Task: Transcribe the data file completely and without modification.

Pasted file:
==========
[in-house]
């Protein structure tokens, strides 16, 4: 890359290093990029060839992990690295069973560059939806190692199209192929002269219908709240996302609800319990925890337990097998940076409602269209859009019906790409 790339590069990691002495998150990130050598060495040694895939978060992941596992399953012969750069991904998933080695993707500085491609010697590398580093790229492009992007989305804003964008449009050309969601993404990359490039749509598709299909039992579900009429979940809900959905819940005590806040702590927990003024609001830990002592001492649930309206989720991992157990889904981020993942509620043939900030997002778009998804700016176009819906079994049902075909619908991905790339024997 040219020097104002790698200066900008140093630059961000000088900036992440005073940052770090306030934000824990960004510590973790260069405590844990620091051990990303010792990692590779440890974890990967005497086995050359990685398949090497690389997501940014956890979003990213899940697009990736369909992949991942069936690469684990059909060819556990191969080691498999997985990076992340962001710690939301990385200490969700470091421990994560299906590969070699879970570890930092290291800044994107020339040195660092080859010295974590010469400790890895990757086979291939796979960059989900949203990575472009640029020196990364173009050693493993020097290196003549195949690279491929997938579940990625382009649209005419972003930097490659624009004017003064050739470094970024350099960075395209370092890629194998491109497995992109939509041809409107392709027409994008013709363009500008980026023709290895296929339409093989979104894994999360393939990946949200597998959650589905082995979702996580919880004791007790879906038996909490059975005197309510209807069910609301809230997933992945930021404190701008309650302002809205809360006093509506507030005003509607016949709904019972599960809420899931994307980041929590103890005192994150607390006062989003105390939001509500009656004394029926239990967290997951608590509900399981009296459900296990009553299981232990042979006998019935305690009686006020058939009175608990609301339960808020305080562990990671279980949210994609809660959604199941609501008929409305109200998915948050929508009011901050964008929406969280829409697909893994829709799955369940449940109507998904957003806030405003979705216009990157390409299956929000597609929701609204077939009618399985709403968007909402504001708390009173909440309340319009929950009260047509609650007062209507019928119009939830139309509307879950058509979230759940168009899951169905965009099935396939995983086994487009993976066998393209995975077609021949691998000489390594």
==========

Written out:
[in-house]
């Protein structure tokens, strides 16, 4: 890359290093990029060839992990690295069973560059939806190692199209192929002269219908709240996302609800319990925890337990097998940076409602269209859009019906790409 790339590069990691002495998150990130050598060495040694895939978060992941596992399953012969750069991904998933080695993707500085491609010697590398580093790229492009992007989305804003964008449009050309969601993404990359490039749509598709299909039992579900009429979940809900959905819940005590806040702590927990003024609001830990002592001492649930309206989720991992157990889904981020993942509620043939900030997002778009998804700016176009819906079994049902075909619908991905790339024997 040219020097104002790698200066900008140093630059961000000088900036992440005073940052770090306030934000824990960004510590973790260069405590844990620091051990990303010792990692590779440890974890990967005497086995050359990685398949090497690389997501940014956890979003990213899940697009990736369909992949991942069936690469684990059909060819556990191969080691498999997985990076992340962001710690939301990385200490969700470091421990994560299906590969070699879970570890930092290291800044994107020339040195660092080859010295974590010469400790890895990757086979291939796979960059989900949203990575472009640029020196990364173009050693493993020097290196003549195949690279491929997938579940990625382009649209005419972003930097490659624009004017003064050739470094970024350099960075395209370092890629194998491109497995992109939509041809409107392709027409994008013709363009500008980026023709290895296929339409093989979104894994999360393939990946949200597998959650589905082995979702996580919880004791007790879906038996909490059975005197309510209807069910609301809230997933992945930021404190701008309650302002809205809360006093509506507030005003509607016949709904019972599960809420899931994307980041929590103890005192994150607390006062989003105390939001509500009656004394029926239990967290997951608590509900399981009296459900296990009553299981232990042979006998019935305690009686006020058939009175608990609301339960808020305080562990990671279980949210994609809660959604199941609501008929409305109200998915948050929508009011901050964008929406969280829409697909893994829709799955369940449940109507998904957003806030405003979705216009990157390409299956929000597609929701609204077939009618399985709403968007909402504001708390009173909440309340319009929950009260047509609650007062209507019928119009939830139309509307879950058509979230759940168009899951169905965009099935396939995983086994487009993976066998393209995975077609021949691998000489390594």